The first step in a family law case is to draft your pleadings and then file your lawsuit. When you file your lawsuit, bring at least four copies to the courthouse. The district clerk will stamp all four copies with the date and time the suit was filed. The clerk will keep one copy for the court's file and return the other three copies to you.
When you file a family law suit, you are called the PETITIONER. Your opposing party, usually a spouse, ex-spouse, or co-parent, is called the RESPONDENT.
The next step is to follow the Texas Rules of Civil Procedure for officially notifying the respondent of the lawsuit you just filed. The following sections explain the most commonly used options for accomplishing that. It is very important that the respondent receive proper notice. Without proper notice to the respondent, the court cannot take any action on your lawsuit.
Waiver of Service
When you file your suit, go to the law library to get a "Waiver of Service" form. Send the respondent a copy of the petition you filed along with the Waiver of Service form.
If the respondent signs the Waiver of Service, he or she is not agreeing to accept any of your terms. He or she is just acknowledging that you have filed a lawsuit. The main benefit to the Respondent is that if he or she signs the Waiver of Service, you will not have to send a law enforcement officer to the respondent's place of employment or home to serve him or her with a copy of the lawsuit.
If the respondent signs the Waiver of Service and it is notarized, you must bring it back to the clerk's office and file it with the court's papers. (Keep a file-marked copy for yourself.)
Once this is done, the respondent has been brought into the suit and the court can proceed with your case. If the respondent refuses to sign, you must serve him or her using one of the methods described below.
WARNING ABOUT DO-IT-YOURSELF SERVICE
While the waiver of service can save you some money and be less embarrassing for the respondent, you should be very careful in personally delivering these documents to the respondent. If you think there is any chance that the respondent will become violent, angry, or uncontrollably upset DO NOT PERSONALLY BRING THE PAPERS TO THE RESPONDENT. Either mail them or use one of the methods below for serving the respondent.
Using the constable to serve the respondent is the least expensive way to formally serve the respondent. Constables stay busy and it can take them a while to serve a respondent in a civil suit.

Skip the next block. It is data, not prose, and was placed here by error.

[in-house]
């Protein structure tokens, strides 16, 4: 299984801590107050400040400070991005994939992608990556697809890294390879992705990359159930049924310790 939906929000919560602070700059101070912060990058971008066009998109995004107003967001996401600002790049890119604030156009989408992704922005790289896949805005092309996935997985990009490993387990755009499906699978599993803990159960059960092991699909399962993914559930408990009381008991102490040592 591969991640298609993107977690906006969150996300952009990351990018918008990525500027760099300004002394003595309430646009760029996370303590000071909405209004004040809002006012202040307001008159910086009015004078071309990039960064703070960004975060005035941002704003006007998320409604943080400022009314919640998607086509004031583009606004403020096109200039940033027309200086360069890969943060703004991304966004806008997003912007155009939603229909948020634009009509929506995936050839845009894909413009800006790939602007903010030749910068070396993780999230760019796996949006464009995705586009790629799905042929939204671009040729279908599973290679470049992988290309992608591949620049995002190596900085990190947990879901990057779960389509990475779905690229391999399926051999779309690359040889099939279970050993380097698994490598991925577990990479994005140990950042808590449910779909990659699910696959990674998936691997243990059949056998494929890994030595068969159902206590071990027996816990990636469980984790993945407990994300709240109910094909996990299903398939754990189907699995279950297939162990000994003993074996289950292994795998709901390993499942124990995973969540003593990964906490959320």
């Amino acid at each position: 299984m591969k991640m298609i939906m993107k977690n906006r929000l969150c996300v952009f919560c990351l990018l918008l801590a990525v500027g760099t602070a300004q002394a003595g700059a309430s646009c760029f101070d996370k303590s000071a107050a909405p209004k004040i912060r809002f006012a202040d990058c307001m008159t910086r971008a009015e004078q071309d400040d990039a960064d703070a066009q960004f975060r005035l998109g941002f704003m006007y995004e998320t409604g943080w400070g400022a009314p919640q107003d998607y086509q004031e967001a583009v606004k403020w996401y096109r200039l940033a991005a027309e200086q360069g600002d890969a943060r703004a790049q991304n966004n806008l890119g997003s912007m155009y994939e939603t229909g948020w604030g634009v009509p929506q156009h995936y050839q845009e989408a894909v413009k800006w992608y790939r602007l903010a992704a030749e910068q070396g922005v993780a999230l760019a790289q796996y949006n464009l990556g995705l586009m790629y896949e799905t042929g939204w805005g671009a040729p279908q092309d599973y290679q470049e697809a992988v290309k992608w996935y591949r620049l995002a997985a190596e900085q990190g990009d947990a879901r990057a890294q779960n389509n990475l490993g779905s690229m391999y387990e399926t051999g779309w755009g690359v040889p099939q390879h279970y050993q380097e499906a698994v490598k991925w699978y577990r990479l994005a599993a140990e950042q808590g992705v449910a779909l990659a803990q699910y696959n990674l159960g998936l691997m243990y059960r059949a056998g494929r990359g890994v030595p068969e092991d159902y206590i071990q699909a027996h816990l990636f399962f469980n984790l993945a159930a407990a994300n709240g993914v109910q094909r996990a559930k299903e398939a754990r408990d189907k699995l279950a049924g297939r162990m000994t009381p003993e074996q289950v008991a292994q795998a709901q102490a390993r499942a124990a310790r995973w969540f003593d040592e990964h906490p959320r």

To get the constable to begin trying to serve the respondent, return to the clerk's office with one of the file-marked copies of your petition and ask for constable service. The clerk will collect a fee from you and take the copy of your petition. The clerk will then issue the citation and forward it to the constable for service.
If the constable is able to serve the respondent, the constable will sign a return of service form and file it with the court. You should go to the clerk's office and get a copy of the return of service. Having it in the court's file is sufficient, but if the file is lost or destroyed, you will be glad you made a backup copy for your files.
Once the return of service has been filed, service is complete and the court may take action in your lawsuit.
Private Process Service
Private process service is much like constable service except that (1) the private process server works for you, not the county, and therefore you have more control over what hours the process server works and how hard he or she tries to serve the respondent; and (2) the private process server may charge you 4 or 5 times more than constable service.
If you hire a private process server, give him or her one of your copies of the lawsuit and as much information as you can about how to locate the respondent.
What if the Respondent Cannot be Served?
If the private process server or constable is not able to serve the respondent, ask him or her to file a Rule 106 Affidavit for Substituted Service with the clerk. After the affidavit is filed with the clerk, file a motion for substitute service with the district clerk. When you file the motion for substitute service, include an order for the judge to sign.
Once the judge signs the order granting substitute service, the respondent is as good as served and the court may take action on your suit.
If the process server or constable cannot complete an affidavit for substitute service, you may have to serve the respondent by publication. If you come to this point, if you haven't already done so, you should hire an attorney because the requirements are exacting and any mistake will bring our lawsuit to a halt.
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